Michelle Llamas

Ah, interesting. Okay, so here's the ... That's the interesting thing here then.

Rebecca Montrone

Yeah, right.

Michelle Llamas

When there is more acid, it works the right way as it's supposed to.

Rebecca Montrone

Right.

Michelle Llamas

Interesting.

Rebecca Montrone

Right. Then here, you don't have enough acid in the stomach, not only is the lower esophageal sphincter not happy, but the pyloric sphincter, which is at the other end of the stomach, to let the stuff go into the intestine, doesn't want to open because it's like, "You have not digested properly in this stomach area and we're not ready for you. You're not ready for us." That's why people if they feel bloated for a long time after eating, that's because your pyloric sphincter is saying, "No, stay out, stay out, stay out." It doesn't want that stuff, but it eventually has to take it, because that's what-

Michelle Llamas

Yeah.

Rebecca Montrone

You got to get on with stuff. Then people will have-

Michelle Llamas

Yeah.

Michelle Llamas

They'll have that stuff that was supposed to be broken down, but it wasn't, so now it's in the intestine, and it's creating all this gas. It screws up everything.

Michelle Llamas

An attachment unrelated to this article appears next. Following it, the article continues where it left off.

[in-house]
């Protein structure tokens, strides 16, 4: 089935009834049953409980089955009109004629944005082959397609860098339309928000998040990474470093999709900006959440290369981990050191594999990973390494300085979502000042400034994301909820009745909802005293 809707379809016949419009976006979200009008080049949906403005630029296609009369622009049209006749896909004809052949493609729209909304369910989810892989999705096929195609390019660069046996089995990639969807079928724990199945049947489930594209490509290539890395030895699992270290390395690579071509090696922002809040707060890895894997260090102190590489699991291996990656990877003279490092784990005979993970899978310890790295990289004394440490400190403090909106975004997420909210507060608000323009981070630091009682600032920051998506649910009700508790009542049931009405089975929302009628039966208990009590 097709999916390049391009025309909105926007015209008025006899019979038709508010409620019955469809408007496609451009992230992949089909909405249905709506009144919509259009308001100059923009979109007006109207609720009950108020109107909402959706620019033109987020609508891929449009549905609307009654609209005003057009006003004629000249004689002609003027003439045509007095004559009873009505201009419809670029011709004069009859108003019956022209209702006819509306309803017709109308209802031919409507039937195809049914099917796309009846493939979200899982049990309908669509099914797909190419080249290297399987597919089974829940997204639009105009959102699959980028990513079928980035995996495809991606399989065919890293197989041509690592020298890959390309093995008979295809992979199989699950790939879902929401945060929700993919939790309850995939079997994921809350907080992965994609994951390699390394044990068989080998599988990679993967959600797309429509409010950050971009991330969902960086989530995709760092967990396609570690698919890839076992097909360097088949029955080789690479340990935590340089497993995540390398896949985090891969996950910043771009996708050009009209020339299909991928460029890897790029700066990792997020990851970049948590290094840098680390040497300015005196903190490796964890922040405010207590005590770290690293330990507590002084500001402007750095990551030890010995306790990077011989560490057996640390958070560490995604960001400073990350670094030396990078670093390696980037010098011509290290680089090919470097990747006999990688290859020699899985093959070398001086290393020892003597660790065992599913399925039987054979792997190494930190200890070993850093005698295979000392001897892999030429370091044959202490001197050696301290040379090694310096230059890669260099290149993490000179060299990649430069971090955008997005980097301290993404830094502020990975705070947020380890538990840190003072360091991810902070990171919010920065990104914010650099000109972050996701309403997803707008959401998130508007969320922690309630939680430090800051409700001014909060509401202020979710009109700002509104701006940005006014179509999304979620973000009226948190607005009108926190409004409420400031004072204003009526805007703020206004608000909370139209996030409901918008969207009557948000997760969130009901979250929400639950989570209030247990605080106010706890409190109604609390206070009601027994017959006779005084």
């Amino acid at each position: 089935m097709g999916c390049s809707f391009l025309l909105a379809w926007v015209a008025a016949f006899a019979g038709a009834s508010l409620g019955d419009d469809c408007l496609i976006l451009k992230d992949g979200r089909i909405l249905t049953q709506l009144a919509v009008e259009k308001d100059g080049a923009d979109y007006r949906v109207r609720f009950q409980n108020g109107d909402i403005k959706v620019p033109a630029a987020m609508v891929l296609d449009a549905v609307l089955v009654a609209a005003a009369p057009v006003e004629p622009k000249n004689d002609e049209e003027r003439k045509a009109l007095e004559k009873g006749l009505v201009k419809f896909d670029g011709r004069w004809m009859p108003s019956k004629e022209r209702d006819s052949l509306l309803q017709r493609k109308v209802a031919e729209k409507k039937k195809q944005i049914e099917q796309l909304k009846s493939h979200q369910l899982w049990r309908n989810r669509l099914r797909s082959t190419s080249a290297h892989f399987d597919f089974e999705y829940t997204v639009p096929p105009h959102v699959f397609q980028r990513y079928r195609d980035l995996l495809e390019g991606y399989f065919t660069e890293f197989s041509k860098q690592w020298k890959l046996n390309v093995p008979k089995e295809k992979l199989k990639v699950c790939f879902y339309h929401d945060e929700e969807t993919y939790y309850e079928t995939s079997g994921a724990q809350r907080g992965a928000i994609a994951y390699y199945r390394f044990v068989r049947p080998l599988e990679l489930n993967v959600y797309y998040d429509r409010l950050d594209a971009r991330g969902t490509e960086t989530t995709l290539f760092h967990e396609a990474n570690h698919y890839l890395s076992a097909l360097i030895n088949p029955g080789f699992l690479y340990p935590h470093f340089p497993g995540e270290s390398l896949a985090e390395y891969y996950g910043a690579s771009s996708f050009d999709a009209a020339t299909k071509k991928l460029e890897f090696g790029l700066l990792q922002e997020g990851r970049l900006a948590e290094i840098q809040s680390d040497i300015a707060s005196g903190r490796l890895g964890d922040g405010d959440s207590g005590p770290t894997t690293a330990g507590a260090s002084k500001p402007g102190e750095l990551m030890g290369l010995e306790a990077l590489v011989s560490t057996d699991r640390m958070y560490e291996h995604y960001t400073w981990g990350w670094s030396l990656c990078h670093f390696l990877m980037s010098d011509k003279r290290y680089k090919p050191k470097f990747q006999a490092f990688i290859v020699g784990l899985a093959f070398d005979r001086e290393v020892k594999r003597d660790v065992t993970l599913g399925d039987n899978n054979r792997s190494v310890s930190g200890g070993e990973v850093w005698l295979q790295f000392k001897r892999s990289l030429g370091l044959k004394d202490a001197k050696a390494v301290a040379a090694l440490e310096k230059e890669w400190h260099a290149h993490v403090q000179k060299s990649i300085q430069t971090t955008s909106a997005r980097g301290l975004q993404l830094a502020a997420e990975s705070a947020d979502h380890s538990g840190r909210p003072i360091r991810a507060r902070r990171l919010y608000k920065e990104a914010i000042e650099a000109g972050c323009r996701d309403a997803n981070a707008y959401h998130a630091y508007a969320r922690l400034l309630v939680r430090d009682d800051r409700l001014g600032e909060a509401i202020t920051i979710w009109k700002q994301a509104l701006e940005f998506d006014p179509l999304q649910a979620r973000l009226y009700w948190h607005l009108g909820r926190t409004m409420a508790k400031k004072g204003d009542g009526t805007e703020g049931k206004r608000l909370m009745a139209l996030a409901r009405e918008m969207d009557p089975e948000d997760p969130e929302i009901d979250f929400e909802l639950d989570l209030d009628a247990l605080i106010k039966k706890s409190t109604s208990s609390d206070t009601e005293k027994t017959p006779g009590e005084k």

Not enough acid makes everything go crazy.

Rebecca Montrone

Yeah.

Michelle Llamas

Then when people are having the reflux, like you mentioned, it's because the sphincters are not closing correctly, right? Because of the lack of acid.

Rebecca Montrone

Yeah. Also, the stomach is saying, "We didn't digest this food properly and it's just a big mess," so now that it has had to pass on, and move to the intestine, and go on down, the stomach is now overproducing acid at the wrong time, and there's nothing there to digest, so then you get the acid reflux. That's really, that's ... The initial thing is you need to have acid when you're eating. It's called hypochlorhydria, I think is what it's called. Then the other things, I use mastic gum. It's a resin, it comes from the mastic tree in Greece, and it is fantastic for healing ulcers. Anywhere in that area, the lower esophagus, the stomach, the duodenum, whether it's from h pylori, bacteria infection. Which guess what? If you're on a PPI you're at much greater risk for having, because you don't have the acid to kill it.

Michelle Llamas

This is the infection that causes all kinds of things, diarrhea-

Rebecca Montrone

Yes. Ulcers-

Michelle Llamas

Malnutrition-

Rebecca Montrone